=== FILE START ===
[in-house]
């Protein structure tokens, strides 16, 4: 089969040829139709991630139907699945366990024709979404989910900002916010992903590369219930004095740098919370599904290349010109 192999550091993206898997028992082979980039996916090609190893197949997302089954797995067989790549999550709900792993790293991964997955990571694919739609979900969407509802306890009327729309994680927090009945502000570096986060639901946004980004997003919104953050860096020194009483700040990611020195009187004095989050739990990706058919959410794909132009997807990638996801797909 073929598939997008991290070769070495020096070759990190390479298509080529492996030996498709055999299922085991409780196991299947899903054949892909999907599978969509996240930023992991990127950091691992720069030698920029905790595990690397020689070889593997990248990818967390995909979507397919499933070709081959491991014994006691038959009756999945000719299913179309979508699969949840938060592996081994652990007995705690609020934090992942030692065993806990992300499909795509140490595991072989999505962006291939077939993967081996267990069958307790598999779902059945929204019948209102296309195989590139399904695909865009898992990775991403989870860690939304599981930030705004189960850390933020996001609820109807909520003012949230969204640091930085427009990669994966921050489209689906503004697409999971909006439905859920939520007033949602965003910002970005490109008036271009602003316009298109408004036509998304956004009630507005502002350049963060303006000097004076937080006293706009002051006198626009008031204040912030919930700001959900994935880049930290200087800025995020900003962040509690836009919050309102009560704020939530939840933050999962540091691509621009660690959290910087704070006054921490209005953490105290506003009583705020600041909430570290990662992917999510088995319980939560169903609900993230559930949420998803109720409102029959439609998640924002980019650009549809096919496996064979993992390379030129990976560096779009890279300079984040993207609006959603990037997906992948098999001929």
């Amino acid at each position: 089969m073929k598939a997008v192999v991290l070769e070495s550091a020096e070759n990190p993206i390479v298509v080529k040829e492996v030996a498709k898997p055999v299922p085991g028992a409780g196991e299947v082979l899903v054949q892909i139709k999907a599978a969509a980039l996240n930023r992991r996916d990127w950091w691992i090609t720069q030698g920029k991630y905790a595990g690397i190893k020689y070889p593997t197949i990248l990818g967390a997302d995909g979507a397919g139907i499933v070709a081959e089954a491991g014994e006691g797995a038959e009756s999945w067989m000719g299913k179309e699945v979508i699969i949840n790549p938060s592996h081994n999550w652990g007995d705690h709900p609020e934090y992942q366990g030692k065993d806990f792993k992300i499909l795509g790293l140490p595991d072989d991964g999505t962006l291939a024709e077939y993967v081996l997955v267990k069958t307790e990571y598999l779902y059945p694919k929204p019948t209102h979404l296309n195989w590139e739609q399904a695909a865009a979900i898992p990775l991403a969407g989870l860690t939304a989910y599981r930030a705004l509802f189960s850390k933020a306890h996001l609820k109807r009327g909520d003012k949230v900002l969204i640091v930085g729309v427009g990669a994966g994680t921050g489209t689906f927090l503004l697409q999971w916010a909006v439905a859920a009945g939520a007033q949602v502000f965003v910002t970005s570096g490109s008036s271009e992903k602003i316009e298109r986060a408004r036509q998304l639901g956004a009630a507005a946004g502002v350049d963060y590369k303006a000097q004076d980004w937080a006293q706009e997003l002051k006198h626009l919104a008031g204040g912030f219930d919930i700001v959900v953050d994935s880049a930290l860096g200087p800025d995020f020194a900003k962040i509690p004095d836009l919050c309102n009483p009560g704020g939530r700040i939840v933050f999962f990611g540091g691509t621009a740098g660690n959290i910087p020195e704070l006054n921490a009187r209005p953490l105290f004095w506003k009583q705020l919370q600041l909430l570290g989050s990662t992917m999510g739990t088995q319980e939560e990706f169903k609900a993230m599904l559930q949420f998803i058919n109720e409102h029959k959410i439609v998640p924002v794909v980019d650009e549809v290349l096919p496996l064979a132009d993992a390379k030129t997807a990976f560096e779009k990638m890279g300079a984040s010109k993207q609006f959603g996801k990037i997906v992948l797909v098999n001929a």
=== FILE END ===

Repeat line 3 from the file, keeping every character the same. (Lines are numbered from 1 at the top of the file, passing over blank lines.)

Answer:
């Amino acid at each position: 089969m073929k598939a997008v192999v991290l070769e070495s550091a020096e070759n990190p993206i390479v298509v080529k040829e492996v030996a498709k898997p055999v299922p085991g028992a409780g196991e299947v082979l899903v054949q892909i139709k999907a599978a969509a980039l996240n930023r992991r996916d990127w950091w691992i090609t720069q030698g920029k991630y905790a595990g690397i190893k020689y070889p593997t197949i990248l990818g967390a997302d995909g979507a397919g139907i499933v070709a081959e089954a491991g014994e006691g797995a038959e009756s999945w067989m000719g299913k179309e699945v979508i699969i949840n790549p938060s592996h081994n999550w652990g007995d705690h709900p609020e934090y992942q366990g030692k065993d806990f792993k992300i499909l795509g790293l140490p595991d072989d991964g999505t962006l291939a024709e077939y993967v081996l997955v267990k069958t307790e990571y598999l779902y059945p694919k929204p019948t209102h979404l296309n195989w590139e739609q399904a695909a865009a979900i898992p990775l991403a969407g989870l860690t939304a989910y599981r930030a705004l509802f189960s850390k933020a306890h996001l609820k109807r009327g909520d003012k949230v900002l969204i640091v930085g729309v427009g990669a994966g994680t921050g489209t689906f927090l503004l697409q999971w916010a909006v439905a859920a009945g939520a007033q949602v502000f965003v910002t970005s570096g490109s008036s271009e992903k602003i316009e298109r986060a408004r036509q998304l639901g956004a009630a507005a946004g502002v350049d963060y590369k303006a000097q004076d980004w937080a006293q706009e997003l002051k006198h626009l919104a008031g204040g912030f219930d919930i700001v959900v953050d994935s880049a930290l860096g200087p800025d995020f020194a900003k962040i509690p004095d836009l919050c309102n009483p009560g704020g939530r700040i939840v933050f999962f990611g540091g691509t621009a740098g660690n959290i910087p020195e704070l006054n921490a009187r209005p953490l105290f004095w506003k009583q705020l919370q600041l909430l570290g989050s990662t992917m999510g739990t088995q319980e939560e990706f169903k609900a993230m599904l559930q949420f998803i058919n109720e409102h029959k959410i439609v998640p924002v794909v980019d650009e549809v290349l096919p496996l064979a132009d993992a390379k030129t997807a990976f560096e779009k990638m890279g300079a984040s010109k993207q609006f959603g996801k990037i997906v992948l797909v098999n001929a």